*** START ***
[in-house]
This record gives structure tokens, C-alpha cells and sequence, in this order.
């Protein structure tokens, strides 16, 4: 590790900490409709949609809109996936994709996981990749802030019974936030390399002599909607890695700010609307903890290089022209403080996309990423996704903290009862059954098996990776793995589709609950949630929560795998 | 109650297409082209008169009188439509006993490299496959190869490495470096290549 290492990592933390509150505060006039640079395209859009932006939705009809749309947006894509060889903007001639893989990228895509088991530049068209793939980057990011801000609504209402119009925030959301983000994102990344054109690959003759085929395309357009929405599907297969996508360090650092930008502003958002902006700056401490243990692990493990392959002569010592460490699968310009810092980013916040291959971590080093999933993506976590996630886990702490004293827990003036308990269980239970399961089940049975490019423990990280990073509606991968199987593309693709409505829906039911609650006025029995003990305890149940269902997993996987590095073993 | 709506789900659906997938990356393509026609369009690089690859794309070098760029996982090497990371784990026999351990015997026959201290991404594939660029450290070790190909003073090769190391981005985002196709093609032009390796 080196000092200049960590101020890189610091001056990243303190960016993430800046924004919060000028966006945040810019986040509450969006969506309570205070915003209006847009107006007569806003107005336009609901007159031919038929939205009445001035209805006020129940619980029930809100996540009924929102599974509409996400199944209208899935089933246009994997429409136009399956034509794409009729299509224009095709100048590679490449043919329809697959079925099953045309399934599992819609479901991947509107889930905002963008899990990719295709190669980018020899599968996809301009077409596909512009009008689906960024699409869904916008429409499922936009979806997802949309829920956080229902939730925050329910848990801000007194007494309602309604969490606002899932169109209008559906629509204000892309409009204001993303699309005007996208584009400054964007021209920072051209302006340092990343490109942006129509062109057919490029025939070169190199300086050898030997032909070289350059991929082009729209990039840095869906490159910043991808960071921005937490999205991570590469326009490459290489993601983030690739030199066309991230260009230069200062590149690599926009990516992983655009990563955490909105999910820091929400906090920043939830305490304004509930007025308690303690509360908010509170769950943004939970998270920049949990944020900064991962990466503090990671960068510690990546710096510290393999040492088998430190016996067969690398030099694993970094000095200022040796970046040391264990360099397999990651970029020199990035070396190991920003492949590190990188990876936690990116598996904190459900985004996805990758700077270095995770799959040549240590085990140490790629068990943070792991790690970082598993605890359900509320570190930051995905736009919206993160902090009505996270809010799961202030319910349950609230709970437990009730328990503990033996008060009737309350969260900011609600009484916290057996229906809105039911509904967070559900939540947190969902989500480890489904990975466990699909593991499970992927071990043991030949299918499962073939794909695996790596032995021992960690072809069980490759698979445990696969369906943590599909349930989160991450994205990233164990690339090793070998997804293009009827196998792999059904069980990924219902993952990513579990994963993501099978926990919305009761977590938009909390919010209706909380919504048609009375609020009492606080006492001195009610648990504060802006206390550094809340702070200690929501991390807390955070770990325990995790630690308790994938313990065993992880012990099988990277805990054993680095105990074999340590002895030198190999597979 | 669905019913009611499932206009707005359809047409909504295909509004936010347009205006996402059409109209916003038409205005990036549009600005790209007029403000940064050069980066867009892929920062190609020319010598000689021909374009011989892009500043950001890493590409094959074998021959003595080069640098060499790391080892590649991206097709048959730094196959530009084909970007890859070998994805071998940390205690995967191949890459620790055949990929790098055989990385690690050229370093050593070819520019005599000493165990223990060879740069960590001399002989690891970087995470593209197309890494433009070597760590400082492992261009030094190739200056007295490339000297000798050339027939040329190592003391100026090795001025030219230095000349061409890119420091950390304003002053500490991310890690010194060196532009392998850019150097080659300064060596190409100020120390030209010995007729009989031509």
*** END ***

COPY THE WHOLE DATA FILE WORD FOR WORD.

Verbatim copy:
[in-house]
This record gives structure tokens, C-alpha cells and sequence, in this order.
């Protein structure tokens, strides 16, 4: 590790900490409709949609809109996936994709996981990749802030019974936030390399002599909607890695700010609307903890290089022209403080996309990423996704903290009862059954098996990776793995589709609950949630929560795998 | 109650297409082209008169009188439509006993490299496959190869490495470096290549 290492990592933390509150505060006039640079395209859009932006939705009809749309947006894509060889903007001639893989990228895509088991530049068209793939980057990011801000609504209402119009925030959301983000994102990344054109690959003759085929395309357009929405599907297969996508360090650092930008502003958002902006700056401490243990692990493990392959002569010592460490699968310009810092980013916040291959971590080093999933993506976590996630886990702490004293827990003036308990269980239970399961089940049975490019423990990280990073509606991968199987593309693709409505829906039911609650006025029995003990305890149940269902997993996987590095073993 | 709506789900659906997938990356393509026609369009690089690859794309070098760029996982090497990371784990026999351990015997026959201290991404594939660029450290070790190909003073090769190391981005985002196709093609032009390796 080196000092200049960590101020890189610091001056990243303190960016993430800046924004919060000028966006945040810019986040509450969006969506309570205070915003209006847009107006007569806003107005336009609901007159031919038929939205009445001035209805006020129940619980029930809100996540009924929102599974509409996400199944209208899935089933246009994997429409136009399956034509794409009729299509224009095709100048590679490449043919329809697959079925099953045309399934599992819609479901991947509107889930905002963008899990990719295709190669980018020899599968996809301009077409596909512009009008689906960024699409869904916008429409499922936009979806997802949309829920956080229902939730925050329910848990801000007194007494309602309604969490606002899932169109209008559906629509204000892309409009204001993303699309005007996208584009400054964007021209920072051209302006340092990343490109942006129509062109057919490029025939070169190199300086050898030997032909070289350059991929082009729209990039840095869906490159910043991808960071921005937490999205991570590469326009490459290489993601983030690739030199066309991230260009230069200062590149690599926009990516992983655009990563955490909105999910820091929400906090920043939830305490304004509930007025308690303690509360908010509170769950943004939970998270920049949990944020900064991962990466503090990671960068510690990546710096510290393999040492088998430190016996067969690398030099694993970094000095200022040796970046040391264990360099397999990651970029020199990035070396190991920003492949590190990188990876936690990116598996904190459900985004996805990758700077270095995770799959040549240590085990140490790629068990943070792991790690970082598993605890359900509320570190930051995905736009919206993160902090009505996270809010799961202030319910349950609230709970437990009730328990503990033996008060009737309350969260900011609600009484916290057996229906809105039911509904967070559900939540947190969902989500480890489904990975466990699909593991499970992927071990043991030949299918499962073939794909695996790596032995021992960690072809069980490759698979445990696969369906943590599909349930989160991450994205990233164990690339090793070998997804293009009827196998792999059904069980990924219902993952990513579990994963993501099978926990919305009761977590938009909390919010209706909380919504048609009375609020009492606080006492001195009610648990504060802006206390550094809340702070200690929501991390807390955070770990325990995790630690308790994938313990065993992880012990099988990277805990054993680095105990074999340590002895030198190999597979 | 669905019913009611499932206009707005359809047409909504295909509004936010347009205006996402059409109209916003038409205005990036549009600005790209007029403000940064050069980066867009892929920062190609020319010598000689021909374009011989892009500043950001890493590409094959074998021959003595080069640098060499790391080892590649991206097709048959730094196959530009084909970007890859070998994805071998940390205690995967191949890459620790055949990929790098055989990385690690050229370093050593070819520019005599000493165990223990060879740069960590001399002989690891970087995470593209197309890494433009070597760590400082492992261009030094190739200056007295490339000297000798050339027939040329190592003391100026090795001025030219230095000349061409890119420091950390304003002053500490991310890690010194060196532009392998850019150097080659300064060596190409100020120390030209010995007729009989031509």